The argument that sceptics may lose and cannot gain is a common one, and might be urged as a plausible reason why it were well to believe, for example, in Mahometanism : seeing that the Paradise of lovely gardens and cooling streams, with its fascinating houris and blissful pleasures, may be gained, if Allah be the only God and Mahomet be his prophet; and if Allah be not the only God and Mahomet be an impostor, there is no harm done, nothing lost. If there be not a Paradise in another world, there has, at least, been a happy dream of anticipated joys in this.

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But if you prefer the vision, so be it; I do not think the difference is very material. These are the only two texts (so far as my memory serves me,) that substantiate the miraculous conception, The men of the East only " saw the star of him who is born king of the Jews;' (Matthew, chap. ii., ver. 2.). The shepherds merely learned, that" a saviour, which was Christ the Lord,” was born to them; (Luke, chap. ii., ver. 11.). At the baptism, John simply “bare record that this is the son of God;" (John, chap. i., ver. 34.) At the transfiguration, crucifixion, and ascension, there is noa thing more than a similar record. Not a word about the Holy Ghost, or Mary's pregnancy in all this. And as to the expression “Son of God,” it is used (Genesis, chap. vi., ver. 2,) to designate those who were not thus miraculously conceived : while the synonymous expression “Children of God," is continually employed to signify merely good men; (Matthew, chap. V., ver. 9; Luke, chap. xx., ver.36; Romans, chap.viii.,

ver. 16; chap. ix., ver. 26, &c.) The record of a dream, then, or if you please, of a vision, is, after all, the only authority which countenances the introduction of the clause ceived of the Holy Ghost” into the Christian creed; and my theological reputation escapes unharmed.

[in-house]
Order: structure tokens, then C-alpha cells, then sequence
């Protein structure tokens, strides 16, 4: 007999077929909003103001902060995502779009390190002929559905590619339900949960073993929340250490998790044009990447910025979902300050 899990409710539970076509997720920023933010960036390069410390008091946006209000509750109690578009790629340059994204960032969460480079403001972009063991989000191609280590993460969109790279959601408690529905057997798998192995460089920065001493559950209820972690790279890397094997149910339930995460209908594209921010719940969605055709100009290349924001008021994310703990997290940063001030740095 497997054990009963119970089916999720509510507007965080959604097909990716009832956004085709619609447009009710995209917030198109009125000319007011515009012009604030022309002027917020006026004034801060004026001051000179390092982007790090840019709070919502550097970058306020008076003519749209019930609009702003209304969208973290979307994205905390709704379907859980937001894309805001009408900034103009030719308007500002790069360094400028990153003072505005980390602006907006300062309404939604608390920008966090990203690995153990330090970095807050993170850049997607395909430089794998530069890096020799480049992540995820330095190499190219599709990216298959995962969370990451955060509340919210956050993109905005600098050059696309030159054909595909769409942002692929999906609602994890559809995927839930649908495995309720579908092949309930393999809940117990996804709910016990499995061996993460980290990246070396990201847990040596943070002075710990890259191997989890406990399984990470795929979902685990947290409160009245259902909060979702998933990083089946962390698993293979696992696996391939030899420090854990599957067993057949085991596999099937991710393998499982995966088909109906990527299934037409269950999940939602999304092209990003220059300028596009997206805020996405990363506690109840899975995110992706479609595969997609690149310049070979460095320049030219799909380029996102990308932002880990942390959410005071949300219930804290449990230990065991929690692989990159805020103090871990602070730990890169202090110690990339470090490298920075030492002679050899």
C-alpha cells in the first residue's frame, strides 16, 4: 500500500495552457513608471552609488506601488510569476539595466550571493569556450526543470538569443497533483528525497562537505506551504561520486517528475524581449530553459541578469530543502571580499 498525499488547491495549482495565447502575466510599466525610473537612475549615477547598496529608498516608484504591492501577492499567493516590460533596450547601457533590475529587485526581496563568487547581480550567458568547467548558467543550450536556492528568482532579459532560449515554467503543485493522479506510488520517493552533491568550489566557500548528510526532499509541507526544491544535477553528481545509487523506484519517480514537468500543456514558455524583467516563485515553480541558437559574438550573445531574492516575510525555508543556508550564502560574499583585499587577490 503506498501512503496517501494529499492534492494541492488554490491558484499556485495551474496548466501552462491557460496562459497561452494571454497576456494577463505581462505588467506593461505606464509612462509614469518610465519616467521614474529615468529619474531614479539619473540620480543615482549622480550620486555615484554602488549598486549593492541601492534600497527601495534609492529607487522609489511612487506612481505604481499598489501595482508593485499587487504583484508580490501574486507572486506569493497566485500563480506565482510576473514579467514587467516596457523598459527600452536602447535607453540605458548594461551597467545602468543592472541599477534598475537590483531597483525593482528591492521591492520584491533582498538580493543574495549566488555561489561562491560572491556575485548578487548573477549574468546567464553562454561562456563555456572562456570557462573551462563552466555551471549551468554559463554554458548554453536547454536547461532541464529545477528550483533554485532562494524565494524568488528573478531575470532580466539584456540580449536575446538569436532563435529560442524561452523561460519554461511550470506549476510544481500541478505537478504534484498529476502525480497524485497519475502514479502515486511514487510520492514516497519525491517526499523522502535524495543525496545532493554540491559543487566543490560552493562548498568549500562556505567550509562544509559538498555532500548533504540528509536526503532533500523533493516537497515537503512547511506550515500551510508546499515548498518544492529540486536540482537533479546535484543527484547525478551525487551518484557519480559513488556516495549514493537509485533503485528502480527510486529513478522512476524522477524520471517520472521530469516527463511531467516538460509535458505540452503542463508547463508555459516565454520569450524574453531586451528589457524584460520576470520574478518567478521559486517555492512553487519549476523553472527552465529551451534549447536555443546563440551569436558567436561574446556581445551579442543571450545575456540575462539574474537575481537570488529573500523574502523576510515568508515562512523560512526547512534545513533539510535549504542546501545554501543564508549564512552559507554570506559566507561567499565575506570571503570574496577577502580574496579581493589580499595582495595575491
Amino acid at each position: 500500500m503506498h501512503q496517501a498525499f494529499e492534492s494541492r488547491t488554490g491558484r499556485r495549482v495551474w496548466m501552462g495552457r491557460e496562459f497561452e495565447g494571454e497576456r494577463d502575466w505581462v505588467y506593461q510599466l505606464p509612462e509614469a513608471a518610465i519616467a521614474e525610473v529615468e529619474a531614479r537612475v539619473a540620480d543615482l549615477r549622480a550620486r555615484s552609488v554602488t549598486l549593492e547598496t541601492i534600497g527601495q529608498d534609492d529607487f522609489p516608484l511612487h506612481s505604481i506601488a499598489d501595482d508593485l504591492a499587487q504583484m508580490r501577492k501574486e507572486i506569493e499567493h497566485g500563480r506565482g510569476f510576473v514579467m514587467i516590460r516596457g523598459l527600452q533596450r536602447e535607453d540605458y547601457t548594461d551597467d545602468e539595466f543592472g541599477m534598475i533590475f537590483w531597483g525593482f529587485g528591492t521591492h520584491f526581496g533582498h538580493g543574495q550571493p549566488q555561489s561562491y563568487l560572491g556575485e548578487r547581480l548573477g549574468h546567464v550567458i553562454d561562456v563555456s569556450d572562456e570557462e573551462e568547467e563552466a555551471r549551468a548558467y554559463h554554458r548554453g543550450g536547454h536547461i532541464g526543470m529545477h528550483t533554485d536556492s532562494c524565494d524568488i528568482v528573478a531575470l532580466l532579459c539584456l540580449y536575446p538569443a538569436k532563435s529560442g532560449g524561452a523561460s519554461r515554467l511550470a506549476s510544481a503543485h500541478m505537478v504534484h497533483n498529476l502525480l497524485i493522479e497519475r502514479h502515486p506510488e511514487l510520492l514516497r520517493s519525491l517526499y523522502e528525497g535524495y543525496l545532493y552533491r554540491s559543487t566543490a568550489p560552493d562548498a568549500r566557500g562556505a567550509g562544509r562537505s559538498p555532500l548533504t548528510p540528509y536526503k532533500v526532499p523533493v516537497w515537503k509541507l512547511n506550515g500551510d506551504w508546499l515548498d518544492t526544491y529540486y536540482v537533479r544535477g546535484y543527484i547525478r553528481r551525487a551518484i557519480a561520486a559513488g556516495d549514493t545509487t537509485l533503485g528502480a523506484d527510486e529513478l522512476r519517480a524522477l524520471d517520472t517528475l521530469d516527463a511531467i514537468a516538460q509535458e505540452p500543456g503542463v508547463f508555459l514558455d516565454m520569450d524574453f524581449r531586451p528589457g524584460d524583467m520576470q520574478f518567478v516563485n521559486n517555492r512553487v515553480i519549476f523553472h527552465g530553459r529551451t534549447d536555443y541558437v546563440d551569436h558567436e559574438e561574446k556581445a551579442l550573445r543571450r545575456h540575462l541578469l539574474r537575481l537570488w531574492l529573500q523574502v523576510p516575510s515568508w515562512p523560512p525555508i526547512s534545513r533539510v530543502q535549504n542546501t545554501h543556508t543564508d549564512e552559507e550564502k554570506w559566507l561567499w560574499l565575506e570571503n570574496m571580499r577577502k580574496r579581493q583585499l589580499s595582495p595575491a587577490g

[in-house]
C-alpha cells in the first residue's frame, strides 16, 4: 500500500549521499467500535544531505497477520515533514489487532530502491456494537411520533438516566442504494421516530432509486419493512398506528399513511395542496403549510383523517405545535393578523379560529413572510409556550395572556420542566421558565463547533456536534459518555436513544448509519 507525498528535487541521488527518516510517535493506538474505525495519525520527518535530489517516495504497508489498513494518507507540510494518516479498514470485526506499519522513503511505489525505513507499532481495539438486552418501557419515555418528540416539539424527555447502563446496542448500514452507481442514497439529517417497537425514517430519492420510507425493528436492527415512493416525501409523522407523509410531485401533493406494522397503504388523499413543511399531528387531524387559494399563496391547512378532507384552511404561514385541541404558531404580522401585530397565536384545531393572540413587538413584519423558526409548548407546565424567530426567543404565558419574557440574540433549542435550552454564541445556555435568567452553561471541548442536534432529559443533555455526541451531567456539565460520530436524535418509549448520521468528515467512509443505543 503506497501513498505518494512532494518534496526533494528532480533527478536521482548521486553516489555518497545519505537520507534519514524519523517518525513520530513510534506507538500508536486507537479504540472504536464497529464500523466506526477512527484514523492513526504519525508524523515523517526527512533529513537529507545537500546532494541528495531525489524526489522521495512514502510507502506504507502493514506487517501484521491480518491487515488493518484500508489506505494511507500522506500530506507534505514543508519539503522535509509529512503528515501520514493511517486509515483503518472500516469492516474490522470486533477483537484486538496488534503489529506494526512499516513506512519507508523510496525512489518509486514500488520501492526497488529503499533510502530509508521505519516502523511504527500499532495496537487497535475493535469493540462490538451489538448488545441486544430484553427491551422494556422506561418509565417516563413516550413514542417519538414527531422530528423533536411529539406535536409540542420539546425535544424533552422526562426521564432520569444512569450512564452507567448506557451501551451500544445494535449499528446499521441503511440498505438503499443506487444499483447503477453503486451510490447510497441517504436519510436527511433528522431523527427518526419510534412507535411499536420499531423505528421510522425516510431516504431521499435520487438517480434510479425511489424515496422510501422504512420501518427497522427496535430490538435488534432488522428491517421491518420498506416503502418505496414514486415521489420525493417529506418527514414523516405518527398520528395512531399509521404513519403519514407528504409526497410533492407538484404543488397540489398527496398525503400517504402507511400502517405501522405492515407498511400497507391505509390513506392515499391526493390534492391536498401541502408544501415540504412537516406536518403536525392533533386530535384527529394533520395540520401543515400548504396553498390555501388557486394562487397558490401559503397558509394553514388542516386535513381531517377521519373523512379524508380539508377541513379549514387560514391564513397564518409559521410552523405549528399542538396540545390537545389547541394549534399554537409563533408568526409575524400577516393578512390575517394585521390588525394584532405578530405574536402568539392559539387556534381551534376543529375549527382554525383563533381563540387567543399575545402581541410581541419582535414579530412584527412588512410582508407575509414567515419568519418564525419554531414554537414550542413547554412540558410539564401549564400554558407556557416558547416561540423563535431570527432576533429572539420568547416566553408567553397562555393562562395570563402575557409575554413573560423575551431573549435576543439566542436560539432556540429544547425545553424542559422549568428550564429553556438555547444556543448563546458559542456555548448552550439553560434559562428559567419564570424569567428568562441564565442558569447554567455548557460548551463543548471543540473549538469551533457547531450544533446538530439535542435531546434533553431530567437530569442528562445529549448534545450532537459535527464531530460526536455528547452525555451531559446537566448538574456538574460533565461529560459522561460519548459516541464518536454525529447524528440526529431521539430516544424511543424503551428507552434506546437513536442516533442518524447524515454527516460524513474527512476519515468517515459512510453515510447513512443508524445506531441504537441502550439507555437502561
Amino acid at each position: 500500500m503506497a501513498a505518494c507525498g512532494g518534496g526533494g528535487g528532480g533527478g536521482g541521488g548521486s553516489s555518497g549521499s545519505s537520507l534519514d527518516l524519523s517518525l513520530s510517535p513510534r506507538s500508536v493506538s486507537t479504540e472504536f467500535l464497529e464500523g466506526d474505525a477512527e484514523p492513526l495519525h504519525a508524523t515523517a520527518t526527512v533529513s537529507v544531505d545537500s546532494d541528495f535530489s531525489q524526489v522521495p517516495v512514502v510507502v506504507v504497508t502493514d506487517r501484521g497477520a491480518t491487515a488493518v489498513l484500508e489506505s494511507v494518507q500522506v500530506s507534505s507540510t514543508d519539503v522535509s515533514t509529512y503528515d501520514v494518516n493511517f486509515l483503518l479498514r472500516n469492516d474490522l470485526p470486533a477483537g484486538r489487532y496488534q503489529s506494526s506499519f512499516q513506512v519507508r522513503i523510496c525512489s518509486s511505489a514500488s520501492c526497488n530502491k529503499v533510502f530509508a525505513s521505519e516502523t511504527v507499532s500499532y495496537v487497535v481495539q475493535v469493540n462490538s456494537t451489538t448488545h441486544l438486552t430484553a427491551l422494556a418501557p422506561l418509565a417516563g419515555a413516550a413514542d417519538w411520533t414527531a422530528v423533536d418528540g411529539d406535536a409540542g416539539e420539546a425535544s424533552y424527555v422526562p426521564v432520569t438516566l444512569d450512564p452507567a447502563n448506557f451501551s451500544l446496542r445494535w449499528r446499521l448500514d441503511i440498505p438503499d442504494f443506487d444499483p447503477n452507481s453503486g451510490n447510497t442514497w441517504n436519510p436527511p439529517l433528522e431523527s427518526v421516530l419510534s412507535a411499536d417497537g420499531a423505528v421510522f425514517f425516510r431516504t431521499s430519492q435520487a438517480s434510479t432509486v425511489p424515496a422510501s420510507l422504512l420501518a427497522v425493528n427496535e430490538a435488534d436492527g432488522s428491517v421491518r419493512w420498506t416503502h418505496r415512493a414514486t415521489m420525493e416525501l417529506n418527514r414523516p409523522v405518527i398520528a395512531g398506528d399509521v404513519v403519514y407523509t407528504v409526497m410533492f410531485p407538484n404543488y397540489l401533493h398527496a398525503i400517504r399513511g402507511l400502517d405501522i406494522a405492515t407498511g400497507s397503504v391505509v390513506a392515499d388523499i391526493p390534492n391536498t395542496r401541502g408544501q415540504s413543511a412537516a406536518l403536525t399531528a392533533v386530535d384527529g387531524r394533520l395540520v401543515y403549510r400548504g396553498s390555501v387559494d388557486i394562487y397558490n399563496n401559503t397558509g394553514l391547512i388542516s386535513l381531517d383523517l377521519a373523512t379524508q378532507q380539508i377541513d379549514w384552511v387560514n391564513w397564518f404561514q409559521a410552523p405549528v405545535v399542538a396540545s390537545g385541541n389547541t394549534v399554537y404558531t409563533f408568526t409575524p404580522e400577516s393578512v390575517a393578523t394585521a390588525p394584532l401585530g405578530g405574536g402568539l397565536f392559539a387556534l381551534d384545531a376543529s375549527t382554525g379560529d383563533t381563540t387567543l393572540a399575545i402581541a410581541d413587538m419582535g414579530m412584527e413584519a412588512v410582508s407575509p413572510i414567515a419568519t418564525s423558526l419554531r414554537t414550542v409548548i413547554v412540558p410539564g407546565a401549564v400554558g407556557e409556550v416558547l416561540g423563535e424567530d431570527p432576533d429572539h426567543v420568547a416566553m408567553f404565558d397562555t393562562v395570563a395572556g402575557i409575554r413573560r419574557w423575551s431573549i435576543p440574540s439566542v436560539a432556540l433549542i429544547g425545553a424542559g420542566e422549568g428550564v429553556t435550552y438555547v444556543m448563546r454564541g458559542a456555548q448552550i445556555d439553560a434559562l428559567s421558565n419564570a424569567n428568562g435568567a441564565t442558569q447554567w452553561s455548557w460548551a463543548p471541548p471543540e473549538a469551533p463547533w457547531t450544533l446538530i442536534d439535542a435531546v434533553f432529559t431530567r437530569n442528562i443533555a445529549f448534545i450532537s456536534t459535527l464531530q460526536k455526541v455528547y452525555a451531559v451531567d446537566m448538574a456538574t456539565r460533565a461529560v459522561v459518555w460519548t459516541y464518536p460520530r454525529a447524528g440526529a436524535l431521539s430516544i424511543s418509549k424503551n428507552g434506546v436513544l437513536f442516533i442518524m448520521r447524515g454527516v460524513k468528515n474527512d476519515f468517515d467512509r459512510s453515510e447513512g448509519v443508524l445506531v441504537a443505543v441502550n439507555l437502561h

Nor do I think my astronomical reputation in greater peril. You have, it is true, detected a verbal inaccuracy, which I might readily have avoided by a little show of learning, reminding our readers of what every schoolboy knows, that the sun revolves on its axis, and likewise has (or is supposed to have,) a trifling motion, less than one half its own diameter, similar to the earth's in her orbit. I did not think it material to introduce all this, in proof that Joshua, or the spirit that inspired him, was no astronomer, when (in imitation of Jupiter, who bade Phoebus delay harnessing his steeds, in order to lengthen into three long nights that which he spent with Alcmena,) he commanded the sun, instead of the earth, to delay his journey

You ask me where Moses recorded his own death. In the "Fifth book of Moses, called Deuteronomy," (so in my copy of the Bible it reads,) chap. xxxiv., ver. 7.

You also request my authority for speaking of the Bible as a book that was lost and found. 2 Kings, chap. xxii., ver. 8; 2 Chronicles, chap. xxxiv., Ver. 14.

But is the balance of profit and loss fairly struck? Are the chances all in favour of the religionist and all against the sceptic? Is there nothing to be thrown into the opposite scale ?

Surely much. If doctrinal religion be a fallacy, it is a fallacy pregnant with mischief. It excites fears that are without foundation; it consumes valuable time that can never be recalled, and valuable talents that ought to be better employed; it draws. money from the layman to support a deception; it teaches the elect to look upon their less favoured fellow-creatures as heathen men and publicans, living in sin here and doomed to perdition hereafter; it awakens harrassing doubts, gloomy despondency, and fitful melancholy : it turns our thoughts from the things of this world, where alone true knowledge is to be found : worse than all, it chains us down to antiquated orthodoxy, and forbids the free discussion of those very subjects which it most concerns us to discuss. If such a religion be a deception, its votaries are slaves.